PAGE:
The “gunman”, source of T&T terror, remains as faceless as “law enforcement” profiles are clueless. It’s been another year of high achievement for the proverbial gunman.
The year’s count of murders passes 400, but the country hardly knows if and how to feel badly about that. By this time in 2008, the pile of casualties by killings had reached nearly 550.
Back then, Trevor Farrell was heard reflecting that “the murder detection rate is nowhere near First World”. While murder thus remains a largely unpunished crime, it advertises itself as unpunishable, and more or less risk-free and repeatable. The late Dr Farrell correctly reckoned that in “First World” places killers get caught, sooner or even much later.
Here, murder case files almost immediately go “cold”. Law enforcers, from acting Commissioner James Philbert apologising on behalf of the Police Service five years ago, to Stephen Williams, today’s acting incumbent, remain helpless.
Given the unchallenged conventional wisdom that the police need all the help they can get, the casting around is non-stop. US policing superstar William Bratton, “brought down” to help and advise, had time only to contribute just a one-liner, to the effect that “only mules, tools and fools work for free”, about paying police better to avert bribery temptations.
It was as badly received as every animadversion or policy proposition by any foreign person as white as, say, Dwayne Gibbs, who served as Police Commissioner for about two years. A deep-set prejudice holds that, here in T&T, we have the know-how and the resources, including the people, to fix our own situation, up to the level of “First World”.
The evidence, certainly with policing or “law enforcement”, suggests a different reality. But the uncorrectable T&T impulse is to go for more, much more, of the same.
As National Security Minister, Jack Warner proposed hiring 5,000 more Special Reserve Police. On the same principle of achieving overwhelming force in this “war” on crime, Opposition Leader Keith Rowley has advocated boosting the ranks of municipal police.
Coming from the Canadian prairies, Dr Gibbs remained unaffected by the T&T superstition that ever more and more police are needed. His “21st Century Policing” idea supposed that it’s how officers are organised and deployed that matters. The Gibbs way called for more accountably productive use of police time, and less resort to traditional ways, such as the fiction of elongated workdays, that implied paid sleeping-in time, and dormitories inside stations.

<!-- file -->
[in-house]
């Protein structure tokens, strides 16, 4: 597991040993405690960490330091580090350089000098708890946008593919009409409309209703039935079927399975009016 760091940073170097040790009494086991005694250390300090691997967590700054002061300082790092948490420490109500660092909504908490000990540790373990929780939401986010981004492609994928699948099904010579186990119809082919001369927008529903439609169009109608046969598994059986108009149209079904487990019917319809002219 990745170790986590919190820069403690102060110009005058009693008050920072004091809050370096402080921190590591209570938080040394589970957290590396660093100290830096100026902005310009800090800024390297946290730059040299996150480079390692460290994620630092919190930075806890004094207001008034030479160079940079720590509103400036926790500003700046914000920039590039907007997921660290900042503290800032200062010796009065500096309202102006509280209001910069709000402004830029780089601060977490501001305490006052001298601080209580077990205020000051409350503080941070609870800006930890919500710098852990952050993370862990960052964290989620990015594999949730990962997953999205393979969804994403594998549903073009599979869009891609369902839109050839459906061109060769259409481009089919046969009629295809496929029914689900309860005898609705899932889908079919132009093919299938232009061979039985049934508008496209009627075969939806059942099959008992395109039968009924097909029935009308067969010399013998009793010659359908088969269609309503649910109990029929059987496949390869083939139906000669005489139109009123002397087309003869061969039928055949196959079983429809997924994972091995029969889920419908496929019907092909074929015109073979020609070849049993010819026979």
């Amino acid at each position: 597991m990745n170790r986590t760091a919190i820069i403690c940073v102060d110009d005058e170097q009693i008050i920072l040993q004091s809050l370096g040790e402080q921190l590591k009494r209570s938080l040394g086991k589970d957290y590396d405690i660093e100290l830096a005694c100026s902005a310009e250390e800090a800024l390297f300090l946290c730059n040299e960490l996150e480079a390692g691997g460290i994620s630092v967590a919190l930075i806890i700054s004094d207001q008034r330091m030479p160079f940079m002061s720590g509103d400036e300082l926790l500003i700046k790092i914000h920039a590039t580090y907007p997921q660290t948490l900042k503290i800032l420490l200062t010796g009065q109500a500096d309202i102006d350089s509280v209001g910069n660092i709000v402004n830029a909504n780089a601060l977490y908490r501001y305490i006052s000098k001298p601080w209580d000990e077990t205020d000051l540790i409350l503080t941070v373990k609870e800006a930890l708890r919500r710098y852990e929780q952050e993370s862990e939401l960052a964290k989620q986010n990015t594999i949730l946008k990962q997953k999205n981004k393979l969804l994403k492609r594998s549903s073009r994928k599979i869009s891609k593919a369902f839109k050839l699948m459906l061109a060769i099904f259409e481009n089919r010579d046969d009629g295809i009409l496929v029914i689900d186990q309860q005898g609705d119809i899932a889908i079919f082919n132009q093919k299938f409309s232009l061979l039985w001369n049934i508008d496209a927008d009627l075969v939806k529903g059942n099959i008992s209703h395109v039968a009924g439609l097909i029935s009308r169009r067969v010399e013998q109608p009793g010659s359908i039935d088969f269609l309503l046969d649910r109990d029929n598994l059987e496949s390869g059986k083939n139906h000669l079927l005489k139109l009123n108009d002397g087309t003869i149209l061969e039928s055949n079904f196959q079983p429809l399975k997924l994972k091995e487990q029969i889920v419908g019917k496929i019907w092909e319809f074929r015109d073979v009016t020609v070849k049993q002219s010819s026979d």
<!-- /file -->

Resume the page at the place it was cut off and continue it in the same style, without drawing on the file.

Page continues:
Damn the expense: this has been the ruling injunction, as nobody dares count, or second-guess, the cost connected with policing. Last week, the police “fleet” was estimated at 1,300 vehicles.
The figure passed largely unnoticed. But keeping that number of vehicles on the road presupposes a major management exercise for which somebody, somewhere, should be counting the cost, well before the Auditor General checks the books.
Meanwhile, a rebranding exercise has been underway. The Highway Patrol, and the Rapid Response Unit, each with distinctively painted vehicles came into being.
Over this year, too, other resources have been contemplated, officially and apparently not, for the police. A Flying Squad was wished into being, identified with former police officers and supported by some wishful thinking.
Let there be a Flying Squad, “properly established competently staffed and accounted for”, prayed Independent Senator Helen Drayton. Just then, however, National Security and police establishment people were distancing themselves from the “phantom” conception being championed with dubious or non-existent authority.
Later came my own turn to “like” into being, Facebook-style, an idea whose time had come to the Parliament in the form of a Defence (Amendment) Bill to give soldiers powers of arrest. The legislation remains still-born. I still favour the idea, singularly promoted in this space, for a traffic management battalion headed by an army captain, ideally trained in logistics at Sandhurst and in law at UWI. Into such a battalion, I would absorb the traffic wardens brought into being by Jack Warner. With army training those wardens would carry weapons that, in this age, will ensure they are taken seriously.
To my mind, this retains elements of a practical expedient for traffic-law enforcement, a need left largely unmet by today’s policing. It strikes me as a measured breaking of organisational and legislative eggs for the making of a law enforcement something politically and socially digestible.
An idea promoted in this space in 2013, I would happily revisit for adoption in 2014. Well, since nobody else’s is demonstrably better, I feel entitled to my own lyrics, conveying my own nostrums.
National Security Minister Gary Griffith now pushes for the deputising of digital citizens as “virtual police officers”. His idea, bright and bold, sounds like recruiting Facebook and Twitter to the law enforcement cause. I salute that.
For the acting Commissioner, the key objective is to deprive the gunman of the means that define him a mystery menace. The top cop calls it “firearm recovery”.
After 360 illegal guns were found in 2013, let us wish him better luck in 2014. He is up against T&T’s most consistent success story: the gunman who shoots, and shoots again...